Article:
Our project

Restoration of CRAY supercomputers

During the next few weeks, the EPFL will make available to us a CRAY X-MP/48, used at CERN a few years ago, as well as a CRAY-1S, the first CRAY supercomputer in Switzerland, to be placed at the heart of our exhibition. They will complement the CRAY-2 and the CRAY T3D. Exhibited for many years in the corridors of the EPFL, the seats of these CRAYs have worn out with time.

These pieces have an important historical value in Switzerland and in the world. They are the ancestors of our microcomputers… Today, we all have a smartphone in our pocket that has a computing power equivalent or even superior to these machines.

But what is the story behind this small screen, behind its memories and processors? What is the link between these two machines? What are the anecdotes linked to these objects? This is what Musée Bolo wants its visitors to discover.

Without dinosaurs, there would be no birds

Just exhibiting machines, without explaining their history, is meaningless. It must be accompanied by testimonies, interviews and some complementary pieces of the collection.

In parallel, we would like to complement this restoration with a new temporary exhibition that highlights the history of the CRAY supercomputer and its genius inventor, Seymour Cray.

Download the full projectPhotos HD

Support our Project

Fondation Mémoires Informatiques
1038 Bercher
IBAN: CH4009000000172991457

Mention: CRAY


The CRAY-1, invented by Seymour Cray, was launched in 1976. It is a supercomputer with a vector architecture, considered to be the fastest computer in the world. It is built around a 64-bit processor running at 80 MHz, with 8 MB of RAM and cooled with freon.

It reached a computing power of 160 MFLOPS (or mega-FLOPS), the average power of a desktop computer twenty years later. One of the innovations of this machine is its arc shape, which reduces the length of the various wires. This supercomputer weighed nearly 5 tons and cost nearly $9 million at the time. The first CRAY-1 was delivered to Los Alamos National Laboratory and a total of 16 machines were produced.


The CRAY X-MP, primarily invented by Steve Chen, was launched in 1982.

This supercomputer is almost identical to the CRAY-1 in external appearance, especially in its horseshoe shape, but it has two processors clocked at 105 MHz, each capable of reaching 200 MFLOPS. This model will be improved later to give birth in 1984 to the quadriprocessor CRAY X-MP/48, each CPU being clocked at 117 MHz, for a theoretical unit power of 230 MFLOPS.

Premier superordinateur multiprocesseur utilisé au CERN
Premier superordinateur multiprocesseur utilisé au CERN

Restoration work

  • Ordered the original fabric in the United States from the company Naugahyde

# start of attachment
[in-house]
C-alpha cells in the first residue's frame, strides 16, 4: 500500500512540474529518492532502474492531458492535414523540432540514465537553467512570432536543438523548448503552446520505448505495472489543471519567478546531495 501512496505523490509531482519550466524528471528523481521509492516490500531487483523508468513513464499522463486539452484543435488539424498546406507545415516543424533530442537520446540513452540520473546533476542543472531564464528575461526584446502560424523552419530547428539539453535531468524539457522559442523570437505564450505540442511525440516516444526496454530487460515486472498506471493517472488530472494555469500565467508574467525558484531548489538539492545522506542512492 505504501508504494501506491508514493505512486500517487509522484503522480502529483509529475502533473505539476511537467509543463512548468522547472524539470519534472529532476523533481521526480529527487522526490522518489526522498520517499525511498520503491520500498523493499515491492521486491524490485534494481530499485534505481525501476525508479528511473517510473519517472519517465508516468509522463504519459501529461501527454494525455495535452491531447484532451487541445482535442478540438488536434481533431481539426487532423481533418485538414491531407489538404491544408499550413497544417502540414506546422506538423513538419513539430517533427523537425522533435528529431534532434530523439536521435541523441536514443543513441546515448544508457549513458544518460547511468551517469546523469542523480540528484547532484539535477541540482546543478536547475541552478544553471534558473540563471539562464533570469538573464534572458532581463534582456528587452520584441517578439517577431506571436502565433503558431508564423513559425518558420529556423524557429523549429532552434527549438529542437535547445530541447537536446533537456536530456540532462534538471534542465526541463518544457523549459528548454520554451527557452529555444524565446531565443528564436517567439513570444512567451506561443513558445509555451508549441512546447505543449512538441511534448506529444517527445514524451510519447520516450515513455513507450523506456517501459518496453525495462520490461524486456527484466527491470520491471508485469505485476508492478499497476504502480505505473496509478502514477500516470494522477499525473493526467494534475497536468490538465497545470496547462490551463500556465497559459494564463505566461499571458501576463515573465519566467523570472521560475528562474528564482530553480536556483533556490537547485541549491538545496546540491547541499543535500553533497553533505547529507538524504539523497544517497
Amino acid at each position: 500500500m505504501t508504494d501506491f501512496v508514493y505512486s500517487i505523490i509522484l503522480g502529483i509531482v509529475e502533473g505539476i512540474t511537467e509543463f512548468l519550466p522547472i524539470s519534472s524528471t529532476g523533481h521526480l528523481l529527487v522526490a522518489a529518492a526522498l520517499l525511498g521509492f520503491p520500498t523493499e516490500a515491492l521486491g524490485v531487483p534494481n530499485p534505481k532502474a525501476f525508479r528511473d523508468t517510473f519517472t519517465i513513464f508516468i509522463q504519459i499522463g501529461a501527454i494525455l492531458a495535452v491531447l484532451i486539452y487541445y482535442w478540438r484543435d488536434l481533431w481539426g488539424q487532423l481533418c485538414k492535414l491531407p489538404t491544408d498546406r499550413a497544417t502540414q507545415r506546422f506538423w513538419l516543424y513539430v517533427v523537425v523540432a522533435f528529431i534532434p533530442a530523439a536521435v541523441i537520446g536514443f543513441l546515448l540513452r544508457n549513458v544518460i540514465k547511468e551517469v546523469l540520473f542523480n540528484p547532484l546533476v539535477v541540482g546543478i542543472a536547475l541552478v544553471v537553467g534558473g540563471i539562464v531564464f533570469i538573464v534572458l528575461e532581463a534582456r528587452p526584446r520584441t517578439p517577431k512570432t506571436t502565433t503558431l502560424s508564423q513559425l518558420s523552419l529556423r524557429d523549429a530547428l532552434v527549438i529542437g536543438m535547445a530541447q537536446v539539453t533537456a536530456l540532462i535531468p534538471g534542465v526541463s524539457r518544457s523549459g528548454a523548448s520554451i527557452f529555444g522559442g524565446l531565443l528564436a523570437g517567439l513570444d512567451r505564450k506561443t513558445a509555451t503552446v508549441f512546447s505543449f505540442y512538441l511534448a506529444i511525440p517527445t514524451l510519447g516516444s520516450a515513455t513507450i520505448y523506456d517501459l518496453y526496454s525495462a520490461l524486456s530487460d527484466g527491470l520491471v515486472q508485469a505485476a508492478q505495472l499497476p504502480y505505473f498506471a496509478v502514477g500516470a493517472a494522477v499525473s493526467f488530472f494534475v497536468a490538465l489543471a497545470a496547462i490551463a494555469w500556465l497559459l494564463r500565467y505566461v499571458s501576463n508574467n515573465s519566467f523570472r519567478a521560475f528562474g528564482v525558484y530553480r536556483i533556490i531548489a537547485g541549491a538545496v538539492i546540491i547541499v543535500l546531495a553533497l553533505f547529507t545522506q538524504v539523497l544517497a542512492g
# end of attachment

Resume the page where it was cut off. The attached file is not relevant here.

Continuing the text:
• Replacement of the foam and leatherette for the 4 placets
  • Cleaning of the plexiglas
  • Cleaning the leatherette of the upper structure (exterior/interior)
  • Cleaning of the metal structure

The restorers

Désirée Knüsel
Atelier Formwerkstatt

Noémie Nydegger
Technical expert

With the participation of Naugahyde, official supplier of CRAY, for the research and selection of fabrics

Help us make this beautiful project a reality!

Musée Bolo is a private museum. It does not receive any financial support from the municipality of Lausanne or the canton. The museum owes its survival to generous donors and to the members, all volunteers, who take care of the collection, and who find funding through events and manifestations.

To make this beautiful project a reality, we need funding. By contributing to the restoration and conservation of these CRAY supercomputers, you are helping the museum to showcase these rare pieces and their history.

By participating in this project, you will show that this digital heritage has its place in the cultural heritage of Switzerland. It means teaching visitors that inside their cell phone, there are also stories to tell: research, science, mathematics and above all people… brilliant inventors.

We have more and more requests for guided tours for school classes from all over French-speaking Switzerland and beyond. It is essential that children understand and learn about the history of computing, which is still not very visible in school textbooks. Computers and digital technology are omnipresent. It is impossible to escape it. Some objects or actions: smartphone, desktop computer, online shopping, etc. are so present in our daily activities, that we sometimes tend to forget their importance and their history.

The addition of these CRAY supercomputers in our exhibition is a real plus. These pieces are very important to us. They are incredible machines, because of their history, their size and their unique design.

Your help is precious!

Sponsors who wish to participate in this adventure will benefit from special visibility at Musée Bolo (6,000 visits per year, excluding students). Your name or logo will be printed on a thank-you plaque that will be displayed near the CRAYs (from CHF 3’000.- of donation).

Donations are tax deductible.

Would you like to know more before you decide?

We invite you to visit Musée Bolo and discuss with us your interest in making a donation or sponsorship.

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Explaining the digital future using the past and present